Those are some very impressive accomplishments for and ‘old’ guy with a bum ticker! Good on you!
Before I dig into your questions here’s a disclaimer: I have only a layman’s understanding of Biochemistry and Physiology. These processes, that I am about to so casually discuss are incredibly complex. Far, far too complex to give them anything like a full explanation in a couple of paragraphs. Entire text books are devoted to this topic and several years of rigorous study are involved to understand it.
With that said: I can’t answer your question, especially as it relates to your medical condition with the stents/statins. You need to seek professional advice for that. I doubt you’ll find that level of understand and advice on any forum.
You’re correct that NADH is a product of glycolysis along with its ATP. However a more important principle product of glycolysis as that process relates to aerobic metabolism is pyruvate which can be converted to acetyl CoA in the mitochondria. Acetyl CoA is the precursor for aerobic metabolism which takes place inside the mitochondrial matrix. Aerobic metabolism includes the Krebs Cycle and the electron transport chain (where most of the ATP is released). This is how glycolysis can lead to aerobic metabolism when there is adequate aerobic capacity in the muscle cell.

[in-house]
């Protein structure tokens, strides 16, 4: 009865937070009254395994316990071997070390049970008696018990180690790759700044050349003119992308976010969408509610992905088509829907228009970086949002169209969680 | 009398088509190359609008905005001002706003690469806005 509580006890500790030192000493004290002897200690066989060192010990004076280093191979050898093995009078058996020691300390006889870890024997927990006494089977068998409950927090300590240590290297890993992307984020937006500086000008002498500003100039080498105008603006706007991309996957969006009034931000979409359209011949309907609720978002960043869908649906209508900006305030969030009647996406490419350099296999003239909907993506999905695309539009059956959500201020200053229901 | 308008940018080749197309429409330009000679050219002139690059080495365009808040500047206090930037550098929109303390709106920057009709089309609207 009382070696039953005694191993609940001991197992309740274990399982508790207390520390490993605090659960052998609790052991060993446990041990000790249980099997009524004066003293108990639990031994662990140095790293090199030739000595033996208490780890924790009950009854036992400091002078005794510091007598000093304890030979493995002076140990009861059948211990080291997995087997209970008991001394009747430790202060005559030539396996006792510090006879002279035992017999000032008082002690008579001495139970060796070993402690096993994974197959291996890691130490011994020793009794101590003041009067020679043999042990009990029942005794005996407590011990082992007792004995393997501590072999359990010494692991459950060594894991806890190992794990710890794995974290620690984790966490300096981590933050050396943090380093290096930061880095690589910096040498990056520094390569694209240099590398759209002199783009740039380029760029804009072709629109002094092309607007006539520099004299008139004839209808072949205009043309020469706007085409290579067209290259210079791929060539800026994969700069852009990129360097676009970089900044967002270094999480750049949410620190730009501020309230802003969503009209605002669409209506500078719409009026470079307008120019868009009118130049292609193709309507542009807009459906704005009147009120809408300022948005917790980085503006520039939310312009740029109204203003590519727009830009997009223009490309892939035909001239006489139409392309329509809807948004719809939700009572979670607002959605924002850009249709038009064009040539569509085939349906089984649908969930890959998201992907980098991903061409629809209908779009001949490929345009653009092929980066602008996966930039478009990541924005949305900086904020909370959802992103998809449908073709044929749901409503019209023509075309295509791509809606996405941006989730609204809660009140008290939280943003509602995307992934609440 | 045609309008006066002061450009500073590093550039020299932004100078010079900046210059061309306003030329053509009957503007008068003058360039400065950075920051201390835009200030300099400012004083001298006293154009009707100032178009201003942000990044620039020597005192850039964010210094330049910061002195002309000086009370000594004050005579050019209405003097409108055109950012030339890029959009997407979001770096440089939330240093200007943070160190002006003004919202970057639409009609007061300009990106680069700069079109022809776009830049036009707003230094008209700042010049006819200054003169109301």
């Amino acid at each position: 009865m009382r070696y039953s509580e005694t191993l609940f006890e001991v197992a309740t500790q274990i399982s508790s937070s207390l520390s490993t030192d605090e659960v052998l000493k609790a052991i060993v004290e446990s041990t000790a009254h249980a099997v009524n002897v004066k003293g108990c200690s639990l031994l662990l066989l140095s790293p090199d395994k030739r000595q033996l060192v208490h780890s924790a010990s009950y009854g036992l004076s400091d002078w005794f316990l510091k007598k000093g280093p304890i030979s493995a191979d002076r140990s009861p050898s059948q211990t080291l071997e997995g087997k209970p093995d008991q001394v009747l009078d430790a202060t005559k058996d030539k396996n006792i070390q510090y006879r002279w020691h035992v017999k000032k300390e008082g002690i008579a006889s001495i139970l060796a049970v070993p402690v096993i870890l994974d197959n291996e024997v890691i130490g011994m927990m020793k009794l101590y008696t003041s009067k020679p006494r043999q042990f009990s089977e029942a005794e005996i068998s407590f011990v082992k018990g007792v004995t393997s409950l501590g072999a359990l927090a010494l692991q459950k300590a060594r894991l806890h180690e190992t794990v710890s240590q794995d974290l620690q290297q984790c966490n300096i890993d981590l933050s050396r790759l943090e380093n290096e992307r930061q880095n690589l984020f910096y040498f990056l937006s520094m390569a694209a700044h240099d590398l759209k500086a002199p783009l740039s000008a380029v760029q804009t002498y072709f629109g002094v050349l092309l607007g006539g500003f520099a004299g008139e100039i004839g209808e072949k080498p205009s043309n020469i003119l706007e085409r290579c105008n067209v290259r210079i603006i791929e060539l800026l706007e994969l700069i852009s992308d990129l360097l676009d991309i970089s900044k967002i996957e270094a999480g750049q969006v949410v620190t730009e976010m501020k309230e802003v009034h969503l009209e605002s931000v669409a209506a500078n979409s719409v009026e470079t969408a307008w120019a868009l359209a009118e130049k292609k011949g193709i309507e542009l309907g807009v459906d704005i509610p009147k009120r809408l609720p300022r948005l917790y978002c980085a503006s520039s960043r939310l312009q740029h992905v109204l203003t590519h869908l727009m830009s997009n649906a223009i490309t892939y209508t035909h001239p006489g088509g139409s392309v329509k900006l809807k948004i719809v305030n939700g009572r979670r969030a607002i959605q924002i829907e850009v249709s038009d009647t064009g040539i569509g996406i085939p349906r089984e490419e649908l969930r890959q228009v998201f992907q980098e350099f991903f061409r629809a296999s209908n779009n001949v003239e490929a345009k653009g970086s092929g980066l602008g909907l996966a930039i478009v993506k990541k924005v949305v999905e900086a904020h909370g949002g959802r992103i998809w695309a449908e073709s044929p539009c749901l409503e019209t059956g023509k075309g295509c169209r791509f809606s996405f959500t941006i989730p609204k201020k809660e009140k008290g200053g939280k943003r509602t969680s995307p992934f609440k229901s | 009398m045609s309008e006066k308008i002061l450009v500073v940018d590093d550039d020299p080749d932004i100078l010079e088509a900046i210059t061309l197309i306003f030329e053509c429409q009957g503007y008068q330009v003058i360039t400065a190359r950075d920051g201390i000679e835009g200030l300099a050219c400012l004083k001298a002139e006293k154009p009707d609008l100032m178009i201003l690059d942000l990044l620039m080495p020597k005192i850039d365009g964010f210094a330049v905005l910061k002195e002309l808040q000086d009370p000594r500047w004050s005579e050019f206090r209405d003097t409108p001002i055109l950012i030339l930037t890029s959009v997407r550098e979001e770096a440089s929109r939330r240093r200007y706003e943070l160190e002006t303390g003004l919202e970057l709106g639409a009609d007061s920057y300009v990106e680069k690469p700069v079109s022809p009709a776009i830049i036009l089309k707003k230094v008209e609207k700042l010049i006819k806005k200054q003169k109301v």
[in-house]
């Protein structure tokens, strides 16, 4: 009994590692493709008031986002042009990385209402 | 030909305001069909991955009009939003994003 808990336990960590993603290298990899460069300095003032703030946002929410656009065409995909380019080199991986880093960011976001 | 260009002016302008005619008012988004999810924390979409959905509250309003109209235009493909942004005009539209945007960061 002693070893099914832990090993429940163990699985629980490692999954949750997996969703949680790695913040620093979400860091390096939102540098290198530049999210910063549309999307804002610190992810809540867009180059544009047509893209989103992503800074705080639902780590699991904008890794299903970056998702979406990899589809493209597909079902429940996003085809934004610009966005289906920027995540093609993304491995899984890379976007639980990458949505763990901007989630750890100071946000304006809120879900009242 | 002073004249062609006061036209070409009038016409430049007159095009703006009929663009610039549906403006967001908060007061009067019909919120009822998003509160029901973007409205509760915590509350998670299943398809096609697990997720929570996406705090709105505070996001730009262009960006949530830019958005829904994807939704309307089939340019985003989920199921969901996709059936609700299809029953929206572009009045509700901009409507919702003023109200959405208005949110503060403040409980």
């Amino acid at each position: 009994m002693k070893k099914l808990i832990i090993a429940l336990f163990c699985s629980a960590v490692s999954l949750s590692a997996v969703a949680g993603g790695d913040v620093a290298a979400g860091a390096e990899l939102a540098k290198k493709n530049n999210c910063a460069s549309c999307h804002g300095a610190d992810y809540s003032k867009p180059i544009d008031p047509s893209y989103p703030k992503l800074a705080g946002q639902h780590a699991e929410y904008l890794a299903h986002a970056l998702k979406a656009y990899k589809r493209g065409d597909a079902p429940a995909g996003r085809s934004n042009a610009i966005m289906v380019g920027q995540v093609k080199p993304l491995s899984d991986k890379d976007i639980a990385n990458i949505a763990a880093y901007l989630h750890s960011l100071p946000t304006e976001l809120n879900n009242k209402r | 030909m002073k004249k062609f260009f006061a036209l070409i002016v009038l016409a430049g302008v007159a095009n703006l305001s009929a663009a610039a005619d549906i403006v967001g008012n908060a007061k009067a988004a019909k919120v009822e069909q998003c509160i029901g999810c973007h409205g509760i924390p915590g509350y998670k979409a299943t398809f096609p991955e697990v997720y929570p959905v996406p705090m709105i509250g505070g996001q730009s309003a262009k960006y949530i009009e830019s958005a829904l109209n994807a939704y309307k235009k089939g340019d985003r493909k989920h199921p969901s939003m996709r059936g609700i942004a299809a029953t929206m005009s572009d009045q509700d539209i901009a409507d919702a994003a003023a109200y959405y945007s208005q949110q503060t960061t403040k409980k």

Fat metabolism is known as lipolysis, of which a very crude and incomplete description is: Stored triglycerides are broken down and released into the blood as glycerin and free fatty acids. Those FFA are further converted, by way of particular enzymes, into Acetyl CoA. As in glycolysis, this acetyl CoA can then enter the mitochondrial matrix to undergo aerobic metabolism.
Both these processes contribute to the overall energy needs of the muscle cell. Slow twitch muscle has a much higher mitochondrial density so is able to aerobically produce ATP in great quantity from either fat (using lipolysis) or carbs (using glycolysis). Fast twitch muscle, because it has less mitochondria, has to rely more on anaerobic glycolysis for its ATP supply.
I hope this helps,